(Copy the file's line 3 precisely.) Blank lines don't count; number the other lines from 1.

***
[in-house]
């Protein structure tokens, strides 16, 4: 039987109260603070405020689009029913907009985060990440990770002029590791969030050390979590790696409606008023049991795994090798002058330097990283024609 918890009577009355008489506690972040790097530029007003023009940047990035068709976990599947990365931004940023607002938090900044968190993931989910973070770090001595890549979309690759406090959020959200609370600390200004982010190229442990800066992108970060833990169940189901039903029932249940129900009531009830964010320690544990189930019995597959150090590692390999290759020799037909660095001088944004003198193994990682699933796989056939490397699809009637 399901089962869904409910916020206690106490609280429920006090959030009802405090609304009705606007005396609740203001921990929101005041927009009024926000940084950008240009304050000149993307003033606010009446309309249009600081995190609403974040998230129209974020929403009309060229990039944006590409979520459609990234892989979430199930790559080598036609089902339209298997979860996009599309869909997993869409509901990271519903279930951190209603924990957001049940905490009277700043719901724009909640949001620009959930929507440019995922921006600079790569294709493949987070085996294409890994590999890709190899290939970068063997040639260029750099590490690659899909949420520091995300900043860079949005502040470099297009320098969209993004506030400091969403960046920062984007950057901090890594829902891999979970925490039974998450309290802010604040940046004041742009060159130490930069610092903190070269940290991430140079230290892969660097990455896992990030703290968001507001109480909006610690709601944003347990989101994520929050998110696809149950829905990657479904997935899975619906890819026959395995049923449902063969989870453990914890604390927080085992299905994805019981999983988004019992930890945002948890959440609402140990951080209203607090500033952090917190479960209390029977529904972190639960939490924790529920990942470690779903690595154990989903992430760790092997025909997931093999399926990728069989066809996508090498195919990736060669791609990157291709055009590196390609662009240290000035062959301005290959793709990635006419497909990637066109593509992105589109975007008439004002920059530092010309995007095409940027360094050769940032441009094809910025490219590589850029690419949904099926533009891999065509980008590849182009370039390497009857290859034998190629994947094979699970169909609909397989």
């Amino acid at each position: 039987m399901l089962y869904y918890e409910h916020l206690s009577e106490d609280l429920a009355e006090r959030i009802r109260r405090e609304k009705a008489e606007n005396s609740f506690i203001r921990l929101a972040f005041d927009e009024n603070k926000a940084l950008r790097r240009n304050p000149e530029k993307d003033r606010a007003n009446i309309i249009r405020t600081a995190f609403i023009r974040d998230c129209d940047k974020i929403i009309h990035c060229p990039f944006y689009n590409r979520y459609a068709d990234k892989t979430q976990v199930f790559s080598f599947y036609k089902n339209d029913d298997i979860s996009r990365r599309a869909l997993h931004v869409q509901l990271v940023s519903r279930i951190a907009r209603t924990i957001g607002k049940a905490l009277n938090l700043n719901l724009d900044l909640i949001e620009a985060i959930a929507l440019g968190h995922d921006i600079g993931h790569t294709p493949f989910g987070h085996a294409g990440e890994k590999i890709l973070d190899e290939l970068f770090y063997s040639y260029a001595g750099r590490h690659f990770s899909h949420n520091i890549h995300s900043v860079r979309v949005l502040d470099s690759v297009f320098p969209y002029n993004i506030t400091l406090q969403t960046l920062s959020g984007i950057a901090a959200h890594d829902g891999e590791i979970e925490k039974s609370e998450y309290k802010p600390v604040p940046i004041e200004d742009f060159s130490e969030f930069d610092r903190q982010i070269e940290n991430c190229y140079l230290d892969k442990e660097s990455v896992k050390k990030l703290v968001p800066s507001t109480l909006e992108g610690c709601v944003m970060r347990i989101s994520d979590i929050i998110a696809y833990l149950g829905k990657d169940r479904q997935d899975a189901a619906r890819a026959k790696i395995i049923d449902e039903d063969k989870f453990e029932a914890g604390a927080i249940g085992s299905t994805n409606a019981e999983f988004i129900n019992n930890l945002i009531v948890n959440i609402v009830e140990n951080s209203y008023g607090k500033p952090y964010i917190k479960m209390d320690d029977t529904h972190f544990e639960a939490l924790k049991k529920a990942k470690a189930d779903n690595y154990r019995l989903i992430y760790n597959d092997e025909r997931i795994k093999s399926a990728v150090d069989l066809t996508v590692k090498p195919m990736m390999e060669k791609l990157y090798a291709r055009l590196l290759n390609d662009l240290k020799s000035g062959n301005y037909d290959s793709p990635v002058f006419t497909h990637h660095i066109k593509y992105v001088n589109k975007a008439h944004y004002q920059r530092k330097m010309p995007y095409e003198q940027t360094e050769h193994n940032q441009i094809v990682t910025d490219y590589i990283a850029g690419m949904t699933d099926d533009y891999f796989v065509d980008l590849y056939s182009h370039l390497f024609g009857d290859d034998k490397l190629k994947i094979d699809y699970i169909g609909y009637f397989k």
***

């Amino acid at each position: 039987m399901l089962y869904y918890e409910h916020l206690s009577e106490d609280l429920a009355e006090r959030i009802r109260r405090e609304k009705a008489e606007n005396s609740f506690i203001r921990l929101a972040f005041d927009e009024n603070k926000a940084l950008r790097r240009n304050p000149e530029k993307d003033r606010a007003n009446i309309i249009r405020t600081a995190f609403i023009r974040d998230c129209d940047k974020i929403i009309h990035c060229p990039f944006y689009n590409r979520y459609a068709d990234k892989t979430q976990v199930f790559s080598f599947y036609k089902n339209d029913d298997i979860s996009r990365r599309a869909l997993h931004v869409q509901l990271v940023s519903r279930i951190a907009r209603t924990i957001g607002k049940a905490l009277n938090l700043n719901l724009d900044l909640i949001e620009a985060i959930a929507l440019g968190h995922d921006i600079g993931h790569t294709p493949f989910g987070h085996a294409g990440e890994k590999i890709l973070d190899e290939l970068f770090y063997s040639y260029a001595g750099r590490h690659f990770s899909h949420n520091i890549h995300s900043v860079r979309v949005l502040d470099s690759v297009f320098p969209y002029n993004i506030t400091l406090q969403t960046l920062s959020g984007i950057a901090a959200h890594d829902g891999e590791i979970e925490k039974s609370e998450y309290k802010p600390v604040p940046i004041e200004d742009f060159s130490e969030f930069d610092r903190q982010i070269e940290n991430c190229y140079l230290d892969k442990e660097s990455v896992k050390k990030l703290v968001p800066s507001t109480l909006e992108g610690c709601v944003m970060r347990i989101s994520d979590i929050i998110a696809y833990l149950g829905k990657d169940r479904q997935d899975a189901a619906r890819a026959k790696i395995i049923d449902e039903d063969k989870f453990e029932a914890g604390a927080i249940g085992s299905t994805n409606a019981e999983f988004i129900n019992n930890l945002i009531v948890n959440i609402v009830e140990n951080s209203y008023g607090k500033p952090y964010i917190k479960m209390d320690d029977t529904h972190f544990e639960a939490l924790k049991k529920a990942k470690a189930d779903n690595y154990r019995l989903i992430y760790n597959d092997e025909r997931i795994k093999s399926a990728v150090d069989l066809t996508v590692k090498p195919m990736m390999e060669k791609l990157y090798a291709r055009l590196l290759n390609d662009l240290k020799s000035g062959n301005y037909d290959s793709p990635v002058f006419t497909h990637h660095i066109k593509y992105v001088n589109k975007a008439h944004y004002q920059r530092k330097m010309p995007y095409e003198q940027t360094e050769h193994n940032q441009i094809v990682t910025d490219y590589i990283a850029g690419m949904t699933d099926d533009y891999f796989v065509d980008l590849y056939s182009h370039l390497f024609g009857d290859d034998k490397l190629k994947i094979d699809y699970i169909g609909y009637f397989k």